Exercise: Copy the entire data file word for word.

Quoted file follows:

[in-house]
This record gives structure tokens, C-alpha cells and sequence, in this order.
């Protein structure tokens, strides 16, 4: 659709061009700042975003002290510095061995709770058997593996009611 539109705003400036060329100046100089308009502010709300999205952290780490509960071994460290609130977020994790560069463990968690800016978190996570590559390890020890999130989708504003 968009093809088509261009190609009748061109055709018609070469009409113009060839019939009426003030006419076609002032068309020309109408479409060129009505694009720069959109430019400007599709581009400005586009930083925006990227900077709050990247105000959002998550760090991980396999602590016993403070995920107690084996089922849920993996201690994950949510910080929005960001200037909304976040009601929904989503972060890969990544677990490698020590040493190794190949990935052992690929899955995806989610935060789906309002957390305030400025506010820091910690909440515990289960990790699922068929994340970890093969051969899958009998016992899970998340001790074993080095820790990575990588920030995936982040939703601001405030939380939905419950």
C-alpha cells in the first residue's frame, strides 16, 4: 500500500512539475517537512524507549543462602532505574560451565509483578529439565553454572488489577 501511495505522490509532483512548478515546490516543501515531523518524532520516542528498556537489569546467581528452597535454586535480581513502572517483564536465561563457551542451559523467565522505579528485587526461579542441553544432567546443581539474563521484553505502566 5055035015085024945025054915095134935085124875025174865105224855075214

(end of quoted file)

[in-house]
This record gives structure tokens, C-alpha cells and sequence, in this order.
């Protein structure tokens, strides 16, 4: 659709061009700042975003002290510095061995709770058997593996009611 539109705003400036060329100046100089308009502010709300999205952290780490509960071994460290609130977020994790560069463990968690800016978190996570590559390890020890999130989708504003 968009093809088509261009190609009748061109055709018609070469009409113009060839019939009426003030006419076609002032068309020309109408479409060129009505694009720069959109430019400007599709581009400005586009930083925006990227900077709050990247105000959002998550760090991980396999602590016993403070995920107690084996089922849920993996201690994950949510910080929005960001200037909304976040009601929904989503972060890969990544677990490698020590040493190794190949990935052992690929899955995806989610935060789906309002957390305030400025506010820091910690909440515990289960990790699922068929994340970890093969051969899958009998016992899970998340001790074993080095820790990575990588920030995936982040939703601001405030939380939905419950």
C-alpha cells in the first residue's frame, strides 16, 4: 500500500512539475517537512524507549543462602532505574560451565509483578529439565553454572488489577 501511495505522490509532483512548478515546490516543501515531523518524532520516542528498556537489569546467581528452597535454586535480581513502572517483564536465561563457551542451559523467565522505579528485587526461579542441553544432567546443581539474563521484553505502566 5055035015085024945025054915095134935085124875025174865105224855075214